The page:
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New street-style “skate spot” grinds into Huntington Beach 

Inspired by skateboarding’s Olympic debut?

Huntington Beach this week unveiled a new skate area at Edison Park, dotted with street-style features such as rails, curbs and boxes for local skaters to grind.

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With the Vans Skatepark on the northern end of the city still shut down, the “Edison Park Skate Spot” off Magnolia Street across from Edison High School is the only other area in the city solely dedicated to skaters.

The Edison Community Center recently finished a remodel, with this skate spot part of the second-phase of that plan, said Sean Crumby, the city’s public works director.

“It improved a part of the park that may not have had a lot of attention, but also provides an amenity the community really needs,” Crumby said. “It provides a place for the kids to go and have a good time and skate. It’s really just as simple as that.”

Historically, skaters have struggled to find places to fine-tune their skills.

“We’re trying to transition to providing space and amenity, we want to provide a place for them,” Crumby said.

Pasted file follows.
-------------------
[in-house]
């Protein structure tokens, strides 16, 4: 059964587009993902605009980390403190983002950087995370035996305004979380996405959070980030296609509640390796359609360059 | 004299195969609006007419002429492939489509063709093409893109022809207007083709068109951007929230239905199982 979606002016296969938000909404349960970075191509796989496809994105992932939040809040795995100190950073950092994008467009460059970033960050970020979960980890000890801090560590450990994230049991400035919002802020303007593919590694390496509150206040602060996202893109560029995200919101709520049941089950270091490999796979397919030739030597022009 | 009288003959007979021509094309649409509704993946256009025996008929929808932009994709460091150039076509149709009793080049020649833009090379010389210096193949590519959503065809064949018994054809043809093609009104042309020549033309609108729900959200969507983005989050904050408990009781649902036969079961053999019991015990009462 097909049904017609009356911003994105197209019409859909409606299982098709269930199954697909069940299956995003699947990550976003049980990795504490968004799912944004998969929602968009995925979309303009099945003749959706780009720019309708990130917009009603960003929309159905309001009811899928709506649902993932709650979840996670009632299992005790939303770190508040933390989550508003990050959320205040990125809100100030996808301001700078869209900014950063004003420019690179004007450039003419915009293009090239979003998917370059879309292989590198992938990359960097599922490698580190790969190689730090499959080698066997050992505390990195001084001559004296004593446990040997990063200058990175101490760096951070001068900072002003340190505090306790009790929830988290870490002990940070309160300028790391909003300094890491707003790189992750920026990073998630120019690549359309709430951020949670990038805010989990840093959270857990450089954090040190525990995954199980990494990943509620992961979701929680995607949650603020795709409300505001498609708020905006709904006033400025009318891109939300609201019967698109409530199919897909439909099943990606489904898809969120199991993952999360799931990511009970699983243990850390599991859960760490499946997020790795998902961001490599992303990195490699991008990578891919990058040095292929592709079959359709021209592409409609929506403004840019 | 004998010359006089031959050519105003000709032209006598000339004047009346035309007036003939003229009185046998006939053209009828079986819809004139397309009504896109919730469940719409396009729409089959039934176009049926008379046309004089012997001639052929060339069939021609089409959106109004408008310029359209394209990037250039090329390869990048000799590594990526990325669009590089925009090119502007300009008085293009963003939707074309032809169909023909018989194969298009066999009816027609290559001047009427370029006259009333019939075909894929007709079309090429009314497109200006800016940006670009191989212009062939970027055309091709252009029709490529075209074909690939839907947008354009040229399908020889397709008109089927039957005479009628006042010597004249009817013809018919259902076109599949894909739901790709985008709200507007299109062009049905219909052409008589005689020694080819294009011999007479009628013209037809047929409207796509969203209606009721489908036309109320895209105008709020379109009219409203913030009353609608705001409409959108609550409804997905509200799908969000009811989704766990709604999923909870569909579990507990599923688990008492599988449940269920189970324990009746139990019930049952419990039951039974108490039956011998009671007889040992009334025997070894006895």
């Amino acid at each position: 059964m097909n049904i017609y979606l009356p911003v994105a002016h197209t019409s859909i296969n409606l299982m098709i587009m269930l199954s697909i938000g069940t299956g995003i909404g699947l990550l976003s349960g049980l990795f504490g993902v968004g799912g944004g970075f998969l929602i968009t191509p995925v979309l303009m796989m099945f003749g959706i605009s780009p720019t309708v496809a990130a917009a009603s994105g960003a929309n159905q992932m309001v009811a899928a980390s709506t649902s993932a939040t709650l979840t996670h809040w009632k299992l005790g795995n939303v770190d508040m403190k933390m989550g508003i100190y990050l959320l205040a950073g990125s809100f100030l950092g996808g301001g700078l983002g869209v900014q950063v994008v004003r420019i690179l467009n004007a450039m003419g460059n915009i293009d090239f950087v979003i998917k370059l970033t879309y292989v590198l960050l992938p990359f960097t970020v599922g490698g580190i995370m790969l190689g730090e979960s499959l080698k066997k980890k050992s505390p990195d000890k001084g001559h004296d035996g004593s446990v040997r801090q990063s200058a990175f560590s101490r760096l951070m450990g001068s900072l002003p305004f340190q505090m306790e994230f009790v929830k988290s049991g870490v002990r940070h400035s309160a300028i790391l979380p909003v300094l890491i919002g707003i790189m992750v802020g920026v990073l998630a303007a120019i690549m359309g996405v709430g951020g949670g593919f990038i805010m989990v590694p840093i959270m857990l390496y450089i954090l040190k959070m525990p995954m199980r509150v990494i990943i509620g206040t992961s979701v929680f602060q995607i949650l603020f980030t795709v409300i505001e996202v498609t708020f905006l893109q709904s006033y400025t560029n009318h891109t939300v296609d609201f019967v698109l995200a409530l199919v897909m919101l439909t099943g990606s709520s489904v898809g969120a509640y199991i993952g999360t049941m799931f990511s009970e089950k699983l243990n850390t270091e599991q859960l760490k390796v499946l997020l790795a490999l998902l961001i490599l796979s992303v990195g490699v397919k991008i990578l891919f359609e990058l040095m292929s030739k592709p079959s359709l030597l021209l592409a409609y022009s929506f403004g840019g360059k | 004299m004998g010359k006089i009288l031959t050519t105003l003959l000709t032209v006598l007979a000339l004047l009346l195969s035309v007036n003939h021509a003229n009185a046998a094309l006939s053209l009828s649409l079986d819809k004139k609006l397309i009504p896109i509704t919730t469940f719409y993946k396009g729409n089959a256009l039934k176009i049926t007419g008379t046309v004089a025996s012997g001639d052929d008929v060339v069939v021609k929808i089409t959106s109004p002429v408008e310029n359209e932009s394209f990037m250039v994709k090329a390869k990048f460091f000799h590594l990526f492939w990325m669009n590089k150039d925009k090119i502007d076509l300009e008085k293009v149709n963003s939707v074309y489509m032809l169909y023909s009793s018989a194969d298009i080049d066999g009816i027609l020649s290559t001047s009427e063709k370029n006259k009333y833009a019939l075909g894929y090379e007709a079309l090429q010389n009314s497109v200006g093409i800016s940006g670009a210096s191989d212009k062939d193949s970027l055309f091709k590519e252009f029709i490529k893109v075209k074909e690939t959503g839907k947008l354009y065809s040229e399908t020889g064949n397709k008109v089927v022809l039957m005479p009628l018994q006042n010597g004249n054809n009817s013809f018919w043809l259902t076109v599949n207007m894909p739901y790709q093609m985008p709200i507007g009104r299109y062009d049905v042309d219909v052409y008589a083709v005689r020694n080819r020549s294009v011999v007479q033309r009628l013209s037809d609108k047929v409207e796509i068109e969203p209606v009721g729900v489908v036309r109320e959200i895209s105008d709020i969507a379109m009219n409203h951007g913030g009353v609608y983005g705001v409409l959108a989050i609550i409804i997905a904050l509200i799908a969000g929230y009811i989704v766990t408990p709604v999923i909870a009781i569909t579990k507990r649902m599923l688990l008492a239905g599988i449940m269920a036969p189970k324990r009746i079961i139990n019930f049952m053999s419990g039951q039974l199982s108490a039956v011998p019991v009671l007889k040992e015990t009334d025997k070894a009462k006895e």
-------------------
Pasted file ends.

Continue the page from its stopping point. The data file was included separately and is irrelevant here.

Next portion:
Skateboarding could see a cultural shift after its much-awaited debut in the Olympic games, where USA’s Jagger Eaton took the bronze medal in the first-ever Olympic street skateboarding final in Tokyo.

The Olympic park-style skateboarding with pools, bowls and transitions is coming up, with the women’s final expected on Tuesday, Aug. 3 and the men’s finals the following evening.

Crumby said more skate parks could be added in other areas of the city, which is open to finding more opportunities to add small-scale spots.

“We had a really great ribbon cutting, the kids have been waiting for this,” he said of a Thursday gathering of city officials. “They were literally waiting for this thing to get over so they could jump on it. I anticipate it being busy.”

The pandemic showed just how much people need outdoor space to exercise.

“I think that through COVID, the amount of time spent in our local communities has gone up,” Crumby said. “People need amenities, they need positive places to be.”


Source: Orange County Register

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